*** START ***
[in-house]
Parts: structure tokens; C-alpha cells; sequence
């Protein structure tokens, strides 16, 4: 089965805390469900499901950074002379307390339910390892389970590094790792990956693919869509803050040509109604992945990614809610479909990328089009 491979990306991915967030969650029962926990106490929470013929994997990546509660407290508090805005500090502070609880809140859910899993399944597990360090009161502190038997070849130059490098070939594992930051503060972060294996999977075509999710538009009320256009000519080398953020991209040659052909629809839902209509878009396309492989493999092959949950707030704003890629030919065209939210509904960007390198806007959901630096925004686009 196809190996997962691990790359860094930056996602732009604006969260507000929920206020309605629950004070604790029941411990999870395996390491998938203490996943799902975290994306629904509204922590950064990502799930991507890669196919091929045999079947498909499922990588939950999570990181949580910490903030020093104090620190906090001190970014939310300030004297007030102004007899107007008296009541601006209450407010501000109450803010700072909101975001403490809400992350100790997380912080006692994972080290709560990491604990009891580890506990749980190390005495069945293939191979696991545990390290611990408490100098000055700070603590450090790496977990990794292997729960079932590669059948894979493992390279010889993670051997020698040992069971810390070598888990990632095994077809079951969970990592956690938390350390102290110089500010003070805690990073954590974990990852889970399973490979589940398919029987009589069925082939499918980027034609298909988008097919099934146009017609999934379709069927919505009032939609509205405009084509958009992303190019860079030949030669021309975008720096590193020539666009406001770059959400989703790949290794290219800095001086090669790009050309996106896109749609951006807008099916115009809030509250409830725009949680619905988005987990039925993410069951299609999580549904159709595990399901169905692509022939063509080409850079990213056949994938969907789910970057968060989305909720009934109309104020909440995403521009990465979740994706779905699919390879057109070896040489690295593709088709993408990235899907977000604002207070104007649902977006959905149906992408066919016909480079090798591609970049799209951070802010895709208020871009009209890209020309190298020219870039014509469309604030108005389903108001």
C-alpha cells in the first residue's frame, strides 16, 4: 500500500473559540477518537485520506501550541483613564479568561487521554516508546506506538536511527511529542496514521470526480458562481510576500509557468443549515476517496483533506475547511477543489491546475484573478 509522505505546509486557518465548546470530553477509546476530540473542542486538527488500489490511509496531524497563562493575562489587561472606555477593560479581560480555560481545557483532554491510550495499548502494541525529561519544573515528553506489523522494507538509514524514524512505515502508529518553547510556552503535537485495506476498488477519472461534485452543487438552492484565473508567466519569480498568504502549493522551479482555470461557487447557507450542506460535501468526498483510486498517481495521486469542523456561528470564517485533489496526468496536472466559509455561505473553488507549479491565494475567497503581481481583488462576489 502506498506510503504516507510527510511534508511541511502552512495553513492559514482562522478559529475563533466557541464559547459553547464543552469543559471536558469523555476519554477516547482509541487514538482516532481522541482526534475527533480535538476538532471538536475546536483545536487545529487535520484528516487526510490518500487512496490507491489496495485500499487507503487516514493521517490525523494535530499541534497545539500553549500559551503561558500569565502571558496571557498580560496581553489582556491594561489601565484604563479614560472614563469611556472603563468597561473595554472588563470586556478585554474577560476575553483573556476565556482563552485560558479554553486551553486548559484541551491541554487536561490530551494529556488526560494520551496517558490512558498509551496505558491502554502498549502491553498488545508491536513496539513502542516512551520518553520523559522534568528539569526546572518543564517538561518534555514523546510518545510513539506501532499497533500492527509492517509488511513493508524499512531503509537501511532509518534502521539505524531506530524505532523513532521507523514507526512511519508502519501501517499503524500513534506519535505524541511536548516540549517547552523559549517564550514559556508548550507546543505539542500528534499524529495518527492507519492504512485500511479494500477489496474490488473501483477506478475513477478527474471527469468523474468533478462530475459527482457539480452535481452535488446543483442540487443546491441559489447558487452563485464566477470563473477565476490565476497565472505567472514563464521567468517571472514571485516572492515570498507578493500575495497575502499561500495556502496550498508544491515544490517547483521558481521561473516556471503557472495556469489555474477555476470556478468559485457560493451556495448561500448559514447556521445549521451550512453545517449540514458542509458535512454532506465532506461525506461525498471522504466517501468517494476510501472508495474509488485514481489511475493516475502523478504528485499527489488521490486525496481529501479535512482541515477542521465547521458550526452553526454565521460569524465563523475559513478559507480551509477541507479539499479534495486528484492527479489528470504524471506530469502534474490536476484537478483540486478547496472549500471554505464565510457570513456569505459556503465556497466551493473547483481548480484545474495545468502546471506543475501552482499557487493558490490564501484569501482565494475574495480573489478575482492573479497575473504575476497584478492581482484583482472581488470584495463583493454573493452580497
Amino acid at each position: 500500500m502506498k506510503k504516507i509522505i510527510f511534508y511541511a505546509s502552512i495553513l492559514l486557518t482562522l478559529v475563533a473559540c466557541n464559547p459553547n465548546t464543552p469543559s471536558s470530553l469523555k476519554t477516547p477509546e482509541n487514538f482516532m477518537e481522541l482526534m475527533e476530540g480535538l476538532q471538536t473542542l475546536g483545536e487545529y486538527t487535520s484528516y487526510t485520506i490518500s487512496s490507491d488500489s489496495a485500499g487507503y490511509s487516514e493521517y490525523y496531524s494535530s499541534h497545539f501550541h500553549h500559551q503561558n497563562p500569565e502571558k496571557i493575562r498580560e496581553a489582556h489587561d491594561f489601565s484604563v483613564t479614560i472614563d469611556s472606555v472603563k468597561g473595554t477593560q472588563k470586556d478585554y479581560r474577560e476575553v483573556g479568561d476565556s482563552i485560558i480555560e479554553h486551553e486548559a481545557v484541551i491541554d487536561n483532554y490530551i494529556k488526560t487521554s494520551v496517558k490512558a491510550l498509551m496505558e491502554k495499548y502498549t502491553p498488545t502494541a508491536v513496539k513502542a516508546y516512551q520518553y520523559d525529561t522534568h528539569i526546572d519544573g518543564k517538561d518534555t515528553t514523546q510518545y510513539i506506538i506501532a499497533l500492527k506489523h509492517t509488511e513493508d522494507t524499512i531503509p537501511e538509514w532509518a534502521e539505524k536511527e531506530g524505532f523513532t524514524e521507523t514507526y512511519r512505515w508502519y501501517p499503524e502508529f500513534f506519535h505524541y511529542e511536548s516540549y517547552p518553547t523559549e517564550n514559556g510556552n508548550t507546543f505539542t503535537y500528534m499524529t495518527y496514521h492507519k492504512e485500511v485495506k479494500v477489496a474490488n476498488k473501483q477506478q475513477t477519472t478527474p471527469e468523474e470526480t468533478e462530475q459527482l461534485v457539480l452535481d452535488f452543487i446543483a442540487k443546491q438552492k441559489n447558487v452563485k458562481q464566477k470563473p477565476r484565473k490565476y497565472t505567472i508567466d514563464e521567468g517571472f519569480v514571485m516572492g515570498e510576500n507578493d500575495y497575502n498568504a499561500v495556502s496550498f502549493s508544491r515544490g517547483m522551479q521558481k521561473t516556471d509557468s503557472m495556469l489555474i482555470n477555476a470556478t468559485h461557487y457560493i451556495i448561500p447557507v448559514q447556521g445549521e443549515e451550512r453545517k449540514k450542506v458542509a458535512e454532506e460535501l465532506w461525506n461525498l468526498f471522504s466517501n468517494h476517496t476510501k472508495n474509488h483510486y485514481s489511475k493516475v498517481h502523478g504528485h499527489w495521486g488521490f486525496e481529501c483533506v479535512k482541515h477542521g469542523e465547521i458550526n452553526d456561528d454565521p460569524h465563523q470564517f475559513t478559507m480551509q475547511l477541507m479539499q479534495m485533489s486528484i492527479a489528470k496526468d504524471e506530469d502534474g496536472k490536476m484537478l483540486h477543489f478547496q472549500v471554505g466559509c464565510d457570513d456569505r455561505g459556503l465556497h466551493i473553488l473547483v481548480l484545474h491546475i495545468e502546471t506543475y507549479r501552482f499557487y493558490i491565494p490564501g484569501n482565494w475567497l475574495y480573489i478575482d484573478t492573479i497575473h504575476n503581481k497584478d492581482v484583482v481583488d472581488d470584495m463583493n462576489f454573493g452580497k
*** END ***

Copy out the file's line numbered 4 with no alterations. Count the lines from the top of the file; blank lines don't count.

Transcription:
C-alpha cells in the first residue's frame, strides 16, 4: 500500500473559540477518537485520506501550541483613564479568561487521554516508546506506538536511527511529542496514521470526480458562481510576500509557468443549515476517496483533506475547511477543489491546475484573478 509522505505546509486557518465548546470530553477509546476530540473542542486538527488500489490511509496531524497563562493575562489587561472606555477593560479581560480555560481545557483532554491510550495499548502494541525529561519544573515528553506489523522494507538509514524514524512505515502508529518553547510556552503535537485495506476498488477519472461534485452543487438552492484565473508567466519569480498568504502549493522551479482555470461557487447557507450542506460535501468526498483510486498517481495521486469542523456561528470564517485533489496526468496536472466559509455561505473553488507549479491565494475567497503581481481583488462576489 502506498506510503504516507510527510511534508511541511502552512495553513492559514482562522478559529475563533466557541464559547459553547464543552469543559471536558469523555476519554477516547482509541487514538482516532481522541482526534475527533480535538476538532471538536475546536483545536487545529487535520484528516487526510490518500487512496490507491489496495485500499487507503487516514493521517490525523494535530499541534497545539500553549500559551503561558500569565502571558496571557498580560496581553489582556491594561489601565484604563479614560472614563469611556472603563468597561473595554472588563470586556478585554474577560476575553483573556476565556482563552485560558479554553486551553486548559484541551491541554487536561490530551494529556488526560494520551496517558490512558498509551496505558491502554502498549502491553498488545508491536513496539513502542516512551520518553520523559522534568528539569526546572518543564517538561518534555514523546510518545510513539506501532499497533500492527509492517509488511513493508524499512531503509537501511532509518534502521539505524531506530524505532523513532521507523514507526512511519508502519501501517499503524500513534506519535505524541511536548516540549517547552523559549517564550514559556508548550507546543505539542500528534499524529495518527492507519492504512485500511479494500477489496474490488473501483477506478475513477478527474471527469468523474468533478462530475459527482457539480452535481452535488446543483442540487443546491441559489447558487452563485464566477470563473477565476490565476497565472505567472514563464521567468517571472514571485516572492515570498507578493500575495497575502499561500495556502496550498508544491515544490517547483521558481521561473516556471503557472495556469489555474477555476470556478468559485457560493451556495448561500448559514447556521445549521451550512453545517449540514458542509458535512454532506465532506461525506461525498471522504466517501468517494476510501472508495474509488485514481489511475493516475502523478504528485499527489488521490486525496481529501479535512482541515477542521465547521458550526452553526454565521460569524465563523475559513478559507480551509477541507479539499479534495486528484492527479489528470504524471506530469502534474490536476484537478483540486478547496472549500471554505464565510457570513456569505459556503465556497466551493473547483481548480484545474495545468502546471506543475501552482499557487493558490490564501484569501482565494475574495480573489478575482492573479497575473504575476497584478492581482484583482472581488470584495463583493454573493452580497